Marcel Duchamp Bicycle Wheel New York, 1951 (third version, after lost original of 1913)

  • Not on view

Bicycle Wheel is Duchamp’s first readymade, a class of objects he invented to challenge assumptions about what constitutes a work of art. Duchamp combined two mass-produced parts—a bicycle wheel and fork and a kitchen stool—to create a type of nonfunctional machine. By simply selecting prefabricated items and calling them art, he subverted established notions of the artist’s craft and the viewer’s aesthetic experience. The 1913 Bicycle Wheel was lost, but nearly four decades later Duchamp assembled a replacement from newly found prefabricated parts and affirmed that the later version is as valid as the original.

Gallery label from 2011.

Marcel Duchamp was a pioneer of Dada, a movement that questioned long-held assumptions about what art should be and how it should be made. In the years immediately preceding World War I, he found success as a painter in Paris. But he soon gave up painting almost entirely, explaining, “I was interested in ideas—not merely in visual products.” In this spirit, he began selecting mass-produced, commercially available, and often utilitarian items, designating them as art, and giving them titles. These “Readymades,” as he called them, disrupted centuries of thinking about the artist’s role as a skilled creator of original, handmade objects. Instead, he argued that “an ordinary object [could be] elevated to the dignity of a work of art by the mere choice of an artist.” Duchamp claimed he selected objects regardless of “good or bad taste,” defying the notion that art must be pleasing to the eye.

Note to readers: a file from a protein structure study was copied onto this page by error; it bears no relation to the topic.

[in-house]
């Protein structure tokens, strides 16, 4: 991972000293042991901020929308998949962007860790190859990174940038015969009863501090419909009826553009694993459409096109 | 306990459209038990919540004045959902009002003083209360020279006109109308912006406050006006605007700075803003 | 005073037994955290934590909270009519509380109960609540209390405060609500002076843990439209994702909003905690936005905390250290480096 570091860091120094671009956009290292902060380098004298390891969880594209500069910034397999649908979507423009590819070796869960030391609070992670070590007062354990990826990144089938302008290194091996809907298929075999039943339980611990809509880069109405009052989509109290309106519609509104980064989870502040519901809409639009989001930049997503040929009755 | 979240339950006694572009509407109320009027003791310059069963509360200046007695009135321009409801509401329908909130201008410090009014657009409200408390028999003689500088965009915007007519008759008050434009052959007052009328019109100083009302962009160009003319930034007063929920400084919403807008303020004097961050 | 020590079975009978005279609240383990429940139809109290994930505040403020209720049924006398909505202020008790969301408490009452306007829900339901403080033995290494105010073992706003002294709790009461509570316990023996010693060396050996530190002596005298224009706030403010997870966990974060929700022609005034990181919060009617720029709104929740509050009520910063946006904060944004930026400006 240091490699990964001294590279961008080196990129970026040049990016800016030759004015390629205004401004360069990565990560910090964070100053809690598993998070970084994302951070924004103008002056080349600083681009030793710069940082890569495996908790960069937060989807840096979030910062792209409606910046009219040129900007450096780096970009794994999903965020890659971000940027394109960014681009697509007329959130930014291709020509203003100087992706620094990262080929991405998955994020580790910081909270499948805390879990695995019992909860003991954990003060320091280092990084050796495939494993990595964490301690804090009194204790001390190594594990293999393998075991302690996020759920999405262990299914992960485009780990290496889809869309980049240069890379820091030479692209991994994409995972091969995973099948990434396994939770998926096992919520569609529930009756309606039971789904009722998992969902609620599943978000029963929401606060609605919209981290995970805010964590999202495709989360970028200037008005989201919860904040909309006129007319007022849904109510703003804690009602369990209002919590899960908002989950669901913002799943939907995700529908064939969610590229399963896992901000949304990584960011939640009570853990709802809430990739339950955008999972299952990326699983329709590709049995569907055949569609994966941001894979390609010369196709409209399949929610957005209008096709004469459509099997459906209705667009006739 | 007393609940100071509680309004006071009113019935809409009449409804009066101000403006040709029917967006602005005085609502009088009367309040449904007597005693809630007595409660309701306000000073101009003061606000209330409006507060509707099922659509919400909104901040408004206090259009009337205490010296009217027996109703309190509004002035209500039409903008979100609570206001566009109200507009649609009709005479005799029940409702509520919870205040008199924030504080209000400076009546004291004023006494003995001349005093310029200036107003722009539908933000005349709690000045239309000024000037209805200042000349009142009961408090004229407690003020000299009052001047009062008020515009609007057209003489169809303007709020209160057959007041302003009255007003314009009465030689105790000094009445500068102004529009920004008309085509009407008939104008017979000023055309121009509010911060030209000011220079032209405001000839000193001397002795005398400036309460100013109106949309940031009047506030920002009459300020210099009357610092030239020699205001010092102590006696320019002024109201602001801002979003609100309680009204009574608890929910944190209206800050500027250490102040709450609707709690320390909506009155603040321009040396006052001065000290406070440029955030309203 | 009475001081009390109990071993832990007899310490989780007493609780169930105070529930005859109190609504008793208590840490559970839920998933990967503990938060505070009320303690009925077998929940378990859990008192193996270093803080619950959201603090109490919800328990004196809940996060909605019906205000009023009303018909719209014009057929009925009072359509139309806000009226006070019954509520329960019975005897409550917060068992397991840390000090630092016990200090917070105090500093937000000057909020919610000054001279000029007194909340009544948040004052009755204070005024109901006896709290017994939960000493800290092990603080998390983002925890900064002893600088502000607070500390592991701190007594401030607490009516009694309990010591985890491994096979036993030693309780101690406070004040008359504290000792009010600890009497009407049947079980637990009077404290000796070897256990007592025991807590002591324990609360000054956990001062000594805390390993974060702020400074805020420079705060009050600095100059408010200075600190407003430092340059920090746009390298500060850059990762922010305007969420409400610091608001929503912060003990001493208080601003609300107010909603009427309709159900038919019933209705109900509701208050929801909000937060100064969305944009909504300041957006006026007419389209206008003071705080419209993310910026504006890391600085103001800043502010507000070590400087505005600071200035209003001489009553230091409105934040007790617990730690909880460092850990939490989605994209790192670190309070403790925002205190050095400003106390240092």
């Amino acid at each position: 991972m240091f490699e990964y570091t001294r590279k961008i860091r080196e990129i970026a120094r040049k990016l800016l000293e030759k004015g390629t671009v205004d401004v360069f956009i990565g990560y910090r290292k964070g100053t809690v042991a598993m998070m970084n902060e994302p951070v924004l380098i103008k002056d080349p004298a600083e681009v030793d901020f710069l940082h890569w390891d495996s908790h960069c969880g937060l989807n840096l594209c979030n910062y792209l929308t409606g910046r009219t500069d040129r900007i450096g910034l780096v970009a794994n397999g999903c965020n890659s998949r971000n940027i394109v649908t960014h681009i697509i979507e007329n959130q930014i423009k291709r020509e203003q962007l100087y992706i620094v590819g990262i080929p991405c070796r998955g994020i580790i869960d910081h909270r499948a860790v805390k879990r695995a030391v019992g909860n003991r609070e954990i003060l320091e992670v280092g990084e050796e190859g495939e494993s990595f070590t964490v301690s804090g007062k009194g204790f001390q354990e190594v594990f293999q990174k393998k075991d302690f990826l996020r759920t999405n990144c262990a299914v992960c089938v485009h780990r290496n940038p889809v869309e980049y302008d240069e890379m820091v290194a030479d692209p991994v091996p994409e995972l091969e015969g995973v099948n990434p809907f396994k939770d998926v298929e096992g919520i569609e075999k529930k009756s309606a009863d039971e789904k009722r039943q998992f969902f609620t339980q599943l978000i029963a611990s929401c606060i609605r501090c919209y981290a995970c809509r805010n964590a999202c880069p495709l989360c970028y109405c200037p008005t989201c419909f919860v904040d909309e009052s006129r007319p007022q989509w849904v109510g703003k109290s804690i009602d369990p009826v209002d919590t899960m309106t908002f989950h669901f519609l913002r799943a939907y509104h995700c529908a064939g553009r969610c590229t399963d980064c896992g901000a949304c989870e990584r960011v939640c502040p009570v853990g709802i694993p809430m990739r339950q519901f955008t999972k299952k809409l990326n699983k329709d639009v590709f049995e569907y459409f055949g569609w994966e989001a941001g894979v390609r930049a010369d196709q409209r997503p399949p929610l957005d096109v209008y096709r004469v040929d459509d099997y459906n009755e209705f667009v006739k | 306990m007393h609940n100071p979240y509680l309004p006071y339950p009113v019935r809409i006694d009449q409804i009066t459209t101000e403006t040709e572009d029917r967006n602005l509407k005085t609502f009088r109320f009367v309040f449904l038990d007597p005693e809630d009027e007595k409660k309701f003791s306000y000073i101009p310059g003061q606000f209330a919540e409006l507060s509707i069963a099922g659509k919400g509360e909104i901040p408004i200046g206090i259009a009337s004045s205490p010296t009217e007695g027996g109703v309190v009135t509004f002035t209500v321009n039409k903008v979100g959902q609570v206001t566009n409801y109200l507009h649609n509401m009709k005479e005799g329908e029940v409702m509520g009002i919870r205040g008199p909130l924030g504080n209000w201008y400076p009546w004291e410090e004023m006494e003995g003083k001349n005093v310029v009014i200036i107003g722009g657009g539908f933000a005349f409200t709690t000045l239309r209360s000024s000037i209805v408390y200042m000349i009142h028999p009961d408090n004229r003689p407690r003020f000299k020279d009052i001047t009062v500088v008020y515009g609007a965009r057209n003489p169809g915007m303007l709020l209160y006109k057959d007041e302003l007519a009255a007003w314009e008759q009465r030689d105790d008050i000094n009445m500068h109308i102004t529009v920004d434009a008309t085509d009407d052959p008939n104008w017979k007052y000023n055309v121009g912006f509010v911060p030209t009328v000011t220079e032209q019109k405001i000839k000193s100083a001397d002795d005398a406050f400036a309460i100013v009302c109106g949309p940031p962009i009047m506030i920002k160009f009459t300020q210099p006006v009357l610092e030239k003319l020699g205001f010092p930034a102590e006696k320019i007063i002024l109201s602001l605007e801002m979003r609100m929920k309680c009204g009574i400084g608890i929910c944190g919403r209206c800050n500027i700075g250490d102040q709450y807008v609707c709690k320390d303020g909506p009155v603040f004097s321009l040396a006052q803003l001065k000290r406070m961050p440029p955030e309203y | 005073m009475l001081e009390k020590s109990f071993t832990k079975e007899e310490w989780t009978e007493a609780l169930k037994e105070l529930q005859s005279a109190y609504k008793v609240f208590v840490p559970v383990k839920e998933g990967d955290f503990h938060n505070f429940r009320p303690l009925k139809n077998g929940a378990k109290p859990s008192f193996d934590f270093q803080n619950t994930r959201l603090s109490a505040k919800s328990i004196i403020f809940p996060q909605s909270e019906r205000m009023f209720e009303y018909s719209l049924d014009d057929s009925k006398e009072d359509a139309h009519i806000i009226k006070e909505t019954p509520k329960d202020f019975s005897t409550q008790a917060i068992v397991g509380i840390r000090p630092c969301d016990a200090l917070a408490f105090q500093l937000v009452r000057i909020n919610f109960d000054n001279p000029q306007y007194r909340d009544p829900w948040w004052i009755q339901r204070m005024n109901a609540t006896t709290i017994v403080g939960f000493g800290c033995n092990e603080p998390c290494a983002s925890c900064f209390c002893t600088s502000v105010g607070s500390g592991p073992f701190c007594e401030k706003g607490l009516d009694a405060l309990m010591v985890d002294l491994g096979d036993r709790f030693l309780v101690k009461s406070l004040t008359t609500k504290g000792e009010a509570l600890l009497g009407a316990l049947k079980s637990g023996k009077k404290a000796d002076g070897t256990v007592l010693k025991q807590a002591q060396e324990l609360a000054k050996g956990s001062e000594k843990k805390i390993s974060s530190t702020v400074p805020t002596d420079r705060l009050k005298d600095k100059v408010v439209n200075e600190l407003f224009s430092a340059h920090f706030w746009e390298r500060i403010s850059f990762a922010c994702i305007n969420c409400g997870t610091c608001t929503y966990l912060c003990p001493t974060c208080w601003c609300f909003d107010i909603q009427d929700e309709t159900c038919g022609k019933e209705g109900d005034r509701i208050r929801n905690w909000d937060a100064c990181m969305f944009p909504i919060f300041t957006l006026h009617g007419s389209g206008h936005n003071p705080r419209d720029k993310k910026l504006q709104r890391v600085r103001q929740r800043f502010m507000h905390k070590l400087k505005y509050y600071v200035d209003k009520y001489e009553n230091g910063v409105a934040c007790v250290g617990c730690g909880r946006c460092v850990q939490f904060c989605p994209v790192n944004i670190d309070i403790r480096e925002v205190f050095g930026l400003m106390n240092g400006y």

Publication excerpt from Modern Art & Ideas, Coursera.

Bicycle Wheel is Duchamp's first Readymade, a class of artworks that raised fundamental questions about artmaking and, in fact, about art's very definition. This example is actually an "assisted Readymade": a common object (a bicycle wheel) slightly altered, in this case by being mounted upside-down on another common object (a kitchen stool). Duchamp was not the first to kidnap everyday stuff for art; the Cubists had done so in collages, which, however, required aesthetic judgment in the shaping and placing of materials. The Readymade, on the other hand, implied that the production of art need be no more than a matter of selection—of choosing a preexisting object. In radically subverting earlier assumptions about what the artmaking process entailed, this idea had enormous influence on later artists, particularly after the broader dissemination of Duchamp's thought in the 1950s and 1960s. The components of Bicycle Wheel, being mass-produced, are anonymous, identical or similar to countless others. In addition, the fact that this version of the piece is not the original seems inconsequential, at least in terms of visual experience. (Having lost the original Bicycle Wheel, Duchamp simply remade it almost four decades later.) Duchamp claimed to like the work's appearance, "to feel that the wheel turning was very soothing." Even now, Bicycle Wheel retains an absurdist visual surprise. Its greatest power, however, is as a conceptual proposition.

Publication excerpt from The Museum of Modern Art, MoMA Highlights, New York: The Museum of Modern Art, revised 2004, originally published 1999, p. 87.

According to Carroll Janis, his father, New York gallerist Sidney Janis, found the bicycle wheel and fork in Paris in 1950, while the stool was found in Brooklyn. Duchamp put them together to create this, the third version of Bicycle Wheel. The first, now lost, was made in 1913, almost 40 years earlier. Because the materials Duchamp selected to be readymades were mass-produced, he did not consider any readymade to be an “original.”

Publication excerpt from Marcel Duchamp, Bicycle Wheel, MoMA Learning.

When Bicycle Wheel was first displayed, Duchamp encouraged viewers to spin the wheel. Although he claimed to select objects for his readymades without regard to beauty, he said, “To see that wheel turning was very soothing, very comforting…I enjoyed looking at it, just as I enjoy looking at the flames dancing in a fireplace."

Publication excerpt from Marcel Duchamp, Bicycle Wheel, MoMA Learning.
Medium
Metal wheel mounted on painted wood stool
Dimensions
51 x 25 x 16 1/2" (129.5 x 63.5 x 41.9 cm)
Credit
The Sidney and Harriet Janis Collection
Object number
595.1967.a-b
Copyright
© 2018 Artists Rights Society (ARS), New York / ADAGP, Paris / Estate of Marcel Duchamp
Department
Painting and Sculpture

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